California gave legal status to Recreational Marijuana in 2018, and it is set to spawn countless job opportunities in the government. This is necessary to sustain the new industry that is expected to boost the economy of the state. The hiring would be in the hundreds, and the categories would range from typists to lawyers and scientists.

The positions would have to be filled by 2019 to ensure imparting order to the legal pot economy. The future of this new industry is bright because, by January, California proposes to merge its existing medical cannabis industry with the legalized recreational marijuana industry to create the largest pot economy in the United States.

Marijuana no longer an evil

Los Angeles Times reports that recreational marijuana is projected to be a $7-billion industry and will offer countless job opportunities. In January, California had created the Bureau of Cannabis Control which is the state’s chief regulatory agency. It had a handful of employees to start with, and the numbers are increasing.

There is an expansion on the cards because legal pot economy will bring prosperity in all walks of life and the agency plans to establish new satellite offices to cater to the demands. There is no shortage of funds, and tentative plans are drawn up to recruit the necessary workforce to take care of all aspects related to review and issue of licenses, environmental conditions, etc.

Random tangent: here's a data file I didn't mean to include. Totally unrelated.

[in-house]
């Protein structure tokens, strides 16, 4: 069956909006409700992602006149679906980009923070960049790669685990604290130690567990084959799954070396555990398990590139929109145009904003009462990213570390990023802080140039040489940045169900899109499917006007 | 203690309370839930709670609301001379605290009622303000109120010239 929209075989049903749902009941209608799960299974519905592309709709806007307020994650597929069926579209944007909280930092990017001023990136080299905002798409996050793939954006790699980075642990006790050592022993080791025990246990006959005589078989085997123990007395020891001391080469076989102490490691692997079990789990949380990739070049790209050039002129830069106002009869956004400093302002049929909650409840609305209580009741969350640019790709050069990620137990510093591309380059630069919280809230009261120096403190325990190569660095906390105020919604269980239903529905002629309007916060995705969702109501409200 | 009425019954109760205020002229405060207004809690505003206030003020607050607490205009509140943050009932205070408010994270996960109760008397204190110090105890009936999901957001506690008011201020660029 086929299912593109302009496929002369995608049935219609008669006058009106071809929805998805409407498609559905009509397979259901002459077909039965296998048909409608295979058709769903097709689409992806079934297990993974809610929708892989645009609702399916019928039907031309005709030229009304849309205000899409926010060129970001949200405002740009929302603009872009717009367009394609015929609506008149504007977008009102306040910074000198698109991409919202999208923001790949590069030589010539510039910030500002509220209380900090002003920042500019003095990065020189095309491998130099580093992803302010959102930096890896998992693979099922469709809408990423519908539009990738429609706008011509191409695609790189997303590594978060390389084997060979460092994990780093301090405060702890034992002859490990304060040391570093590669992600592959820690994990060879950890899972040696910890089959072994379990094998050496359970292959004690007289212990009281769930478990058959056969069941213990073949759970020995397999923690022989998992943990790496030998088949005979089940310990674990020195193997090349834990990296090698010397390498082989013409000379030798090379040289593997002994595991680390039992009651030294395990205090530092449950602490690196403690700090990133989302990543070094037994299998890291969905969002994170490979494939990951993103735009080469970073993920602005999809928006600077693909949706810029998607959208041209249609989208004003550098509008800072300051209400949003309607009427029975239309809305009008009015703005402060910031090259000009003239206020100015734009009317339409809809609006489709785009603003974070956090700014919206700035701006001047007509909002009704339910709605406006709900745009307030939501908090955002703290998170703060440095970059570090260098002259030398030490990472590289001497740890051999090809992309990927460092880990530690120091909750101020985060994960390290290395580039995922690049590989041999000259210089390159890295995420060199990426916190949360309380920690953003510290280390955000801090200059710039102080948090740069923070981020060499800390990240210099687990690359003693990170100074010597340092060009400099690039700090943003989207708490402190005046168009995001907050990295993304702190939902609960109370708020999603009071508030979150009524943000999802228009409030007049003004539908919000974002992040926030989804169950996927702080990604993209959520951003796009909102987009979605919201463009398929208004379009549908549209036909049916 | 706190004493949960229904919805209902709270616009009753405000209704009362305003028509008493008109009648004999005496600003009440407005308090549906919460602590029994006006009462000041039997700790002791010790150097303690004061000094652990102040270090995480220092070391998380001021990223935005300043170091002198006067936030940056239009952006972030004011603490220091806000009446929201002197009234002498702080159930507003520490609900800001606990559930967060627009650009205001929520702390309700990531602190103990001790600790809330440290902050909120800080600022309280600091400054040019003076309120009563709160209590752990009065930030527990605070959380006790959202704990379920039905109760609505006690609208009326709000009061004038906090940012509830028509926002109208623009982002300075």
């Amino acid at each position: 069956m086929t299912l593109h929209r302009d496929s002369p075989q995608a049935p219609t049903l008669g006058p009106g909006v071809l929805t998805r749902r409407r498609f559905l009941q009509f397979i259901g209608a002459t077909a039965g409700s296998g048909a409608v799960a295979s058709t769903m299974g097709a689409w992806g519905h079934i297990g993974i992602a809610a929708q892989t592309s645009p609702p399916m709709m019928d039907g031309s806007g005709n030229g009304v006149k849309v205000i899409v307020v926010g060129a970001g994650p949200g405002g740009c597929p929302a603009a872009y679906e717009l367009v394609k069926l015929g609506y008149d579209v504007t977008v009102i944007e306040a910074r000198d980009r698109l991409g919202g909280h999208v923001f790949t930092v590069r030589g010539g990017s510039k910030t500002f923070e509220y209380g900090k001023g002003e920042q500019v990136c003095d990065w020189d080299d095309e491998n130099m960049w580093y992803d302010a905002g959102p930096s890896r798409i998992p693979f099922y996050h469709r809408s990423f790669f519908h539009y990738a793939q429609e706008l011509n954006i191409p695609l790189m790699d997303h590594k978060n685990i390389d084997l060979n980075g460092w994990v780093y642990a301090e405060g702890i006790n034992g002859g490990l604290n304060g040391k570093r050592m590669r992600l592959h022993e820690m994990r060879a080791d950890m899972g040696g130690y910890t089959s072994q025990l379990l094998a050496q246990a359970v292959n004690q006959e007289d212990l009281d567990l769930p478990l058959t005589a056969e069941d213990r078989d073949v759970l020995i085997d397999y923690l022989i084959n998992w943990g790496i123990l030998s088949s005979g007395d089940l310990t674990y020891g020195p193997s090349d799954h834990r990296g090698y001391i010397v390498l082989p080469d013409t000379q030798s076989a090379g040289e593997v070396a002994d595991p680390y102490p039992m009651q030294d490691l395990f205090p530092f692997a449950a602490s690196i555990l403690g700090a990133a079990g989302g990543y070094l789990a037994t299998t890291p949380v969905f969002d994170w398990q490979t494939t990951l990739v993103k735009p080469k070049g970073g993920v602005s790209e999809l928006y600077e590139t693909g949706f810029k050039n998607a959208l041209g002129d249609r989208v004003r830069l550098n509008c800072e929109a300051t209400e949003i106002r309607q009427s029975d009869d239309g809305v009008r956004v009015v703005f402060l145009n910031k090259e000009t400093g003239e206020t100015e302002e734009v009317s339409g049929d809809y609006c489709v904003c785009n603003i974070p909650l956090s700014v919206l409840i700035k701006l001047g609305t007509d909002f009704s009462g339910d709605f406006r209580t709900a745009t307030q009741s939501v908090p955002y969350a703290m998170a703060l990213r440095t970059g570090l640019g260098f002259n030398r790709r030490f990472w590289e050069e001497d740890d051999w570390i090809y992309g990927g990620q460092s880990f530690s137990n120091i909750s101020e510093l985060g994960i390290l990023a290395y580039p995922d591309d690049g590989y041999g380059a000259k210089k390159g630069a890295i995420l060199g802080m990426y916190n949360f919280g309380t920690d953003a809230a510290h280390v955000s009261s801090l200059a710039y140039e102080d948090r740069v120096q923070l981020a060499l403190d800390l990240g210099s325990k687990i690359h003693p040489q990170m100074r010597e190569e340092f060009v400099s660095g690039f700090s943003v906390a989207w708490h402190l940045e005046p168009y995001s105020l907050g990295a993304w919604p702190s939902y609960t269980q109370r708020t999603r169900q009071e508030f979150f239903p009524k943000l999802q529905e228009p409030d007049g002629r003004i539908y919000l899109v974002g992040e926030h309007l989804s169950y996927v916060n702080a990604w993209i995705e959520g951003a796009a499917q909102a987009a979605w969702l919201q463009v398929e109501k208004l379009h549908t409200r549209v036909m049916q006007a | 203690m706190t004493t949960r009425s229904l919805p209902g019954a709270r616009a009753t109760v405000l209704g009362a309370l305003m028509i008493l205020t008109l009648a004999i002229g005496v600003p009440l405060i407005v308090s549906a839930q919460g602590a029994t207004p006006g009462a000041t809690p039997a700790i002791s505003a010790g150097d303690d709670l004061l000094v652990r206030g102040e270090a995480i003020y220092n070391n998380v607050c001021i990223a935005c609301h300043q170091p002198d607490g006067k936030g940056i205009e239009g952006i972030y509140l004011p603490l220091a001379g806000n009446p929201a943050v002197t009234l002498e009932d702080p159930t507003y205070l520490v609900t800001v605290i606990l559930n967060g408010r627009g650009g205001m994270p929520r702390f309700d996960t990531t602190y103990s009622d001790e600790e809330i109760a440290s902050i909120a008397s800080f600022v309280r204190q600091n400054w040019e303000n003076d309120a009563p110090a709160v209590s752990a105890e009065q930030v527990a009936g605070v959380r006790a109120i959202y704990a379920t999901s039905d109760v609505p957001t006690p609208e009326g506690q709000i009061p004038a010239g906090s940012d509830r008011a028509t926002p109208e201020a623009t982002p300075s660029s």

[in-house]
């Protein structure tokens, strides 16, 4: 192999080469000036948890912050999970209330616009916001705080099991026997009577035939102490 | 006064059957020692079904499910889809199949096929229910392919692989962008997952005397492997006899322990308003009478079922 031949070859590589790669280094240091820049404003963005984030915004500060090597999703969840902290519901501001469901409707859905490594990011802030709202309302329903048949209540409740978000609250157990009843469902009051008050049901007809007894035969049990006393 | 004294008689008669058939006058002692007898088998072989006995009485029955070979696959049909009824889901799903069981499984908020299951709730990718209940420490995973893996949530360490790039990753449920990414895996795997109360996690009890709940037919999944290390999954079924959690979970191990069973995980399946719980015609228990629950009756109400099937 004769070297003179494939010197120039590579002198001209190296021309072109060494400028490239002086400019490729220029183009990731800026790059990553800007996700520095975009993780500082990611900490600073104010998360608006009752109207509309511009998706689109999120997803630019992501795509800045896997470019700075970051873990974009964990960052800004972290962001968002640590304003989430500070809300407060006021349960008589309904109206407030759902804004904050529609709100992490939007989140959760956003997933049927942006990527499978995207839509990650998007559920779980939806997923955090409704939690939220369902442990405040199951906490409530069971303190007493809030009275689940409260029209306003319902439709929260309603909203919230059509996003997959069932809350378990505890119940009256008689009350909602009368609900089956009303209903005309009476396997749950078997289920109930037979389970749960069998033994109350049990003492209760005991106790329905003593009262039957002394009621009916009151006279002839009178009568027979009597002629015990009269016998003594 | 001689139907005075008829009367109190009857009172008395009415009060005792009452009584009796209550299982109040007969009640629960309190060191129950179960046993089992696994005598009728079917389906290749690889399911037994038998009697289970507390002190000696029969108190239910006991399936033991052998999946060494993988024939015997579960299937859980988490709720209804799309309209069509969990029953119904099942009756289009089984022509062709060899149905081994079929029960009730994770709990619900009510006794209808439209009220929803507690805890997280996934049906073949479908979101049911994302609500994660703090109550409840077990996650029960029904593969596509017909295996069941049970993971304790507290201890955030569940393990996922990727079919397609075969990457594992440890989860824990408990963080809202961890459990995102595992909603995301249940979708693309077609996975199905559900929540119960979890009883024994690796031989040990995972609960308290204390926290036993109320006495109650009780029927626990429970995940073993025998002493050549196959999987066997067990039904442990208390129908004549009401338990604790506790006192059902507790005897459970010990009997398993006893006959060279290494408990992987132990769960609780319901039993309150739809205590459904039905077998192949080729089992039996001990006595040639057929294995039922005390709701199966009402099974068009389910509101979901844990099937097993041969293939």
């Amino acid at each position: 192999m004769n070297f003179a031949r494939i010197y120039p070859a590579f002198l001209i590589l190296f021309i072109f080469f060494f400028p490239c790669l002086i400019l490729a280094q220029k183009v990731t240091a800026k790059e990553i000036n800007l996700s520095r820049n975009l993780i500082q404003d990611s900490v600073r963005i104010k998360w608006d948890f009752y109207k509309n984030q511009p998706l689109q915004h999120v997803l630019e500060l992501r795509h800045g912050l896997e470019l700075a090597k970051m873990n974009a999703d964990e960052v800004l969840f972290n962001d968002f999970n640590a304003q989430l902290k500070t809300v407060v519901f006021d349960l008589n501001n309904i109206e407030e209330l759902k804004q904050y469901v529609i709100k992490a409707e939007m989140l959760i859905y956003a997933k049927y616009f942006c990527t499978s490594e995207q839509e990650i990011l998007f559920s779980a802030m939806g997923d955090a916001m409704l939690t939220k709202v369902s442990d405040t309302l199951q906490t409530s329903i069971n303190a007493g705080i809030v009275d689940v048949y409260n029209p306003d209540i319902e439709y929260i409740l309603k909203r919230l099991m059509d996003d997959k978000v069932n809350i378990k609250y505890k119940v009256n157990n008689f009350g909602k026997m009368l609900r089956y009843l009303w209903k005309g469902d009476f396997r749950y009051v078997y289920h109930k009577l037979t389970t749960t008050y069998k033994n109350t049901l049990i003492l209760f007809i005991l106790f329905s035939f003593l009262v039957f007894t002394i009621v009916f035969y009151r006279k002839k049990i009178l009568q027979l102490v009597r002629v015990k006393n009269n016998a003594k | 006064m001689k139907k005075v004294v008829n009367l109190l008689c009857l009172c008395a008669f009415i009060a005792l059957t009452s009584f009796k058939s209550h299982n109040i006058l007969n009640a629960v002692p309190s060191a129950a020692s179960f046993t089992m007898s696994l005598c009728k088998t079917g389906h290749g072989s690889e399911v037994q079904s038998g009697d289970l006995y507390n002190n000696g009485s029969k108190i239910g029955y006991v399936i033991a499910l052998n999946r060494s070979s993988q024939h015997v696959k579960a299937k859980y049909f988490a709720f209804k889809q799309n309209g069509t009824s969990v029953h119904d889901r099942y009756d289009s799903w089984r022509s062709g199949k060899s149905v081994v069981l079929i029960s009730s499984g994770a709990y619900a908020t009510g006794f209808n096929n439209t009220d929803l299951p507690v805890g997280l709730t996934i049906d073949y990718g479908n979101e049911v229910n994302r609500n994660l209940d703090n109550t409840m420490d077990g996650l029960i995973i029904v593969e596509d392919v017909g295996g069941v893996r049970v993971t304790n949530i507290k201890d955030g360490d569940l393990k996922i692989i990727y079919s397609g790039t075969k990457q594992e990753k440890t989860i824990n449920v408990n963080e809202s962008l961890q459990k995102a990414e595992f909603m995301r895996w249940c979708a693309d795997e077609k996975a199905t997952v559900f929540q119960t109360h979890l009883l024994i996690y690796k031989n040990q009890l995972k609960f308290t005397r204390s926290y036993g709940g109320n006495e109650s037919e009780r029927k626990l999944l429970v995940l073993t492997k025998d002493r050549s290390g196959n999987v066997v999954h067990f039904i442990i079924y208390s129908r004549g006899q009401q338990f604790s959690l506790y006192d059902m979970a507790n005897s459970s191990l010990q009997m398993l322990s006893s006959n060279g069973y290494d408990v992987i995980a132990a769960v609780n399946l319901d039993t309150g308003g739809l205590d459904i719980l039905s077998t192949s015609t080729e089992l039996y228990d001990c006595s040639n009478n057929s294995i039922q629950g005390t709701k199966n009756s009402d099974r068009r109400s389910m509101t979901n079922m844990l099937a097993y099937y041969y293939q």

The salary packages on offer are attractive.

Keeping a check

Law enforcement agencies admit that maintaining a check on the cultivation of cannabis, irrespective of its legal status, has always been a matter of concern. In one of the counties of California, there is illegal growing of marijuana. Those who are involved in such activities have scant regard for the law and pollute waterways with pesticides and other waste which is harmful to the environment.

The success of the project will depend on how the administration handles these and other similar issues.

The state and local governments are already seized of the problem and are enacting rules to govern the legal pot economy and will begin to issue temporary licenses in January for recreational marijuana.

The responsibilities of law enforcement agencies will increase manifold because they will have to cover new problems like impaired drivers on the roads.

They will also be required to identify and weed out illegal operators and ensure that legally grown pot does not enter the black market. The California Highway Patrol is already training its officers to identify intoxicated drivers.

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